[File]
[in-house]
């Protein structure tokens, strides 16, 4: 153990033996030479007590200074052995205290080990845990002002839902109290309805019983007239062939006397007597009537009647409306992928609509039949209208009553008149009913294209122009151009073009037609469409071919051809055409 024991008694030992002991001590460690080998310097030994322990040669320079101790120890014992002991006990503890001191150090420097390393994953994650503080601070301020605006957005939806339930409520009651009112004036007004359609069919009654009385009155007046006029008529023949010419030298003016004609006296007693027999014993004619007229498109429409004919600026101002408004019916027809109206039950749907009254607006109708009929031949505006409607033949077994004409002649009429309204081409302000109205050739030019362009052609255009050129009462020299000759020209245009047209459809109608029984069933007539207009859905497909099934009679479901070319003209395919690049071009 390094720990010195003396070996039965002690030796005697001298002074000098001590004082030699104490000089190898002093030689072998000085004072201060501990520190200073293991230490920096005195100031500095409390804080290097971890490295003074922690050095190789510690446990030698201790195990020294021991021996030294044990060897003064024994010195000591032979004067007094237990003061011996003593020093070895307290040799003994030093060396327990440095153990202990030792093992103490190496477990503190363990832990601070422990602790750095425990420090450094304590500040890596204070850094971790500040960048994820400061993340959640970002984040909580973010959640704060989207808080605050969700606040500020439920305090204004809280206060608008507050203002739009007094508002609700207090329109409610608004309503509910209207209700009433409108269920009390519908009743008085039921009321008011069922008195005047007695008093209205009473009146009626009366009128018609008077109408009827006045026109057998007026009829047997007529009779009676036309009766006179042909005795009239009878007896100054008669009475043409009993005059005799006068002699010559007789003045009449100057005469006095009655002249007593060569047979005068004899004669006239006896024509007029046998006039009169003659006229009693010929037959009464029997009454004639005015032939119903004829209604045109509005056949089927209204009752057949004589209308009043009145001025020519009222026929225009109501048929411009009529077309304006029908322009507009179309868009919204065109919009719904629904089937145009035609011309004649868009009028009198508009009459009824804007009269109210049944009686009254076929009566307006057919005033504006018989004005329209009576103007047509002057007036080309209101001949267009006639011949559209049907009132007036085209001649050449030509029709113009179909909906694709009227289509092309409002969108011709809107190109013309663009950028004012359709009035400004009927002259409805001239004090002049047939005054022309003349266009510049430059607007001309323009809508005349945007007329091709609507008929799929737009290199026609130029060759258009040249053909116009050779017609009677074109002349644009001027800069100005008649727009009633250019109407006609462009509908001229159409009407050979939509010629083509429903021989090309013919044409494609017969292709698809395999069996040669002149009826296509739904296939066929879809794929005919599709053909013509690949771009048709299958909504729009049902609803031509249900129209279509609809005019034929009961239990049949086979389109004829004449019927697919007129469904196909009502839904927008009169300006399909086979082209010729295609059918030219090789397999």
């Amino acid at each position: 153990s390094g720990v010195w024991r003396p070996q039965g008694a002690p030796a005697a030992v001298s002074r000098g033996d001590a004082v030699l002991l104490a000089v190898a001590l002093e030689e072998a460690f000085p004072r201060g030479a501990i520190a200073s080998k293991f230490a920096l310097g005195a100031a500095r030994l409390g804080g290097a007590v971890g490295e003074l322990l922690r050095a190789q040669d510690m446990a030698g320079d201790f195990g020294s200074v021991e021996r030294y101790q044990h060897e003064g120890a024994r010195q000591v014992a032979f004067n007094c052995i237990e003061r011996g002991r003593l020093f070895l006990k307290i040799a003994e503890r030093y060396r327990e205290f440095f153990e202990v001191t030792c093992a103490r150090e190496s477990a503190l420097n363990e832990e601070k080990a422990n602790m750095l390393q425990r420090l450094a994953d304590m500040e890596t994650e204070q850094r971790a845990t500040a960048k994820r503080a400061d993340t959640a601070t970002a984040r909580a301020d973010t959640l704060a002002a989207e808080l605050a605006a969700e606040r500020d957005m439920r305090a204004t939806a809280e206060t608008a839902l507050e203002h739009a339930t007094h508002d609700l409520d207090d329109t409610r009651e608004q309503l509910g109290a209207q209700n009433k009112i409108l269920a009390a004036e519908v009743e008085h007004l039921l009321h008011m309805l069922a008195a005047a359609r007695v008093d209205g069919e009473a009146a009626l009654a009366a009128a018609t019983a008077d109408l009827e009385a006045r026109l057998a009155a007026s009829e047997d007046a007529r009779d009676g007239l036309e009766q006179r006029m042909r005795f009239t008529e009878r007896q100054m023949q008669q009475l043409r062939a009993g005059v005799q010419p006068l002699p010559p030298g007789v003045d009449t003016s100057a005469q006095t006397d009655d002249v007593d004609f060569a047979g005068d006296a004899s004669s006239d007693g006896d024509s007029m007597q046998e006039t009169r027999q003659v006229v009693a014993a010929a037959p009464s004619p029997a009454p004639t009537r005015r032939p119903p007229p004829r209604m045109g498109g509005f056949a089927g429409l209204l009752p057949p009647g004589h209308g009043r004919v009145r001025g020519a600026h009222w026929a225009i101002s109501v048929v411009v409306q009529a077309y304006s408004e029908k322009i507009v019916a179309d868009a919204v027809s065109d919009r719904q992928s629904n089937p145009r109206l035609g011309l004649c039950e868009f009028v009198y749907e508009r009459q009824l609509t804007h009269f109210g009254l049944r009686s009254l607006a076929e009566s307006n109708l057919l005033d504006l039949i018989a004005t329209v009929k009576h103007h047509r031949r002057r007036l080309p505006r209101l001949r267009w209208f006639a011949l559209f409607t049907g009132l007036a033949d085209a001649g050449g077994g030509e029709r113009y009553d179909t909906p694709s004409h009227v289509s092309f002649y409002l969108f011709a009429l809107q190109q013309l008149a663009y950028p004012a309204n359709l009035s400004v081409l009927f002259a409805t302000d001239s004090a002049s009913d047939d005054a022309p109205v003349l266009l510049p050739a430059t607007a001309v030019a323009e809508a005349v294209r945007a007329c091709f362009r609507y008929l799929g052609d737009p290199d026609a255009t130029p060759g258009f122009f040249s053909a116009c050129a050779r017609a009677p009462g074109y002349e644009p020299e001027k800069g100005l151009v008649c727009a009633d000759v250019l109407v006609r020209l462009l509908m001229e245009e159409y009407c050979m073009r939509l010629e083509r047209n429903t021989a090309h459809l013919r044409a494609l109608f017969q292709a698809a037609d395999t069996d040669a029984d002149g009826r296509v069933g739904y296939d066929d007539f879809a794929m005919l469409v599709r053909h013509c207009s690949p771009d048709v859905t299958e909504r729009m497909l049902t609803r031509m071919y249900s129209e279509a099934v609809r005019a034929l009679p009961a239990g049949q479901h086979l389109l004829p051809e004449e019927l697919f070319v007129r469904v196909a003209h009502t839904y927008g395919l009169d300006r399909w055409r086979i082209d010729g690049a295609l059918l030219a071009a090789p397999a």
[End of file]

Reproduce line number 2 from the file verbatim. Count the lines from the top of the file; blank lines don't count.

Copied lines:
């Protein structure tokens, strides 16, 4: 153990033996030479007590200074052995205290080990845990002002839902109290309805019983007239062939006397007597009537009647409306992928609509039949209208009553008149009913294209122009151009073009037609469409071919051809055409 024991008694030992002991001590460690080998310097030994322990040669320079101790120890014992002991006990503890001191150090420097390393994953994650503080601070301020605006957005939806339930409520009651009112004036007004359609069919009654009385009155007046006029008529023949010419030298003016004609006296007693027999014993004619007229498109429409004919600026101002408004019916027809109206039950749907009254607006109708009929031949505006409607033949077994004409002649009429309204081409302000109205050739030019362009052609255009050129009462020299000759020209245009047209459809109608029984069933007539207009859905497909099934009679479901070319003209395919690049071009 390094720990010195003396070996039965002690030796005697001298002074000098001590004082030699104490000089190898002093030689072998000085004072201060501990520190200073293991230490920096005195100031500095409390804080290097971890490295003074922690050095190789510690446990030698201790195990020294021991021996030294044990060897003064024994010195000591032979004067007094237990003061011996003593020093070895307290040799003994030093060396327990440095153990202990030792093992103490190496477990503190363990832990601070422990602790750095425990420090450094304590500040890596204070850094971790500040960048994820400061993340959640970002984040909580973010959640704060989207808080605050969700606040500020439920305090204004809280206060608008507050203002739009007094508002609700207090329109409610608004309503509910209207209700009433409108269920009390519908009743008085039921009321008011069922008195005047007695008093209205009473009146009626009366009128018609008077109408009827006045026109057998007026009829047997007529009779009676036309009766006179042909005795009239009878007896100054008669009475043409009993005059005799006068002699010559007789003045009449100057005469006095009655002249007593060569047979005068004899004669006239006896024509007029046998006039009169003659006229009693010929037959009464029997009454004639005015032939119903004829209604045109509005056949089927209204009752057949004589209308009043009145001025020519009222026929225009109501048929411009009529077309304006029908322009507009179309868009919204065109919009719904629904089937145009035609011309004649868009009028009198508009009459009824804007009269109210049944009686009254076929009566307006057919005033504006018989004005329209009576103007047509002057007036080309209101001949267009006639011949559209049907009132007036085209001649050449030509029709113009179909909906694709009227289509092309409002969108011709809107190109013309663009950028004012359709009035400004009927002259409805001239004090002049047939005054022309003349266009510049430059607007001309323009809508005349945007007329091709609507008929799929737009290199026609130029060759258009040249053909116009050779017609009677074109002349644009001027800069100005008649727009009633250019109407006609462009509908001229159409009407050979939509010629083509429903021989090309013919044409494609017969292709698809395999069996040669002149009826296509739904296939066929879809794929005919599709053909013509690949771009048709299958909504729009049902609803031509249900129209279509609809005019034929009961239990049949086979389109004829004449019927697919007129469904196909009502839904927008009169300006399909086979082209010729295609059918030219090789397999």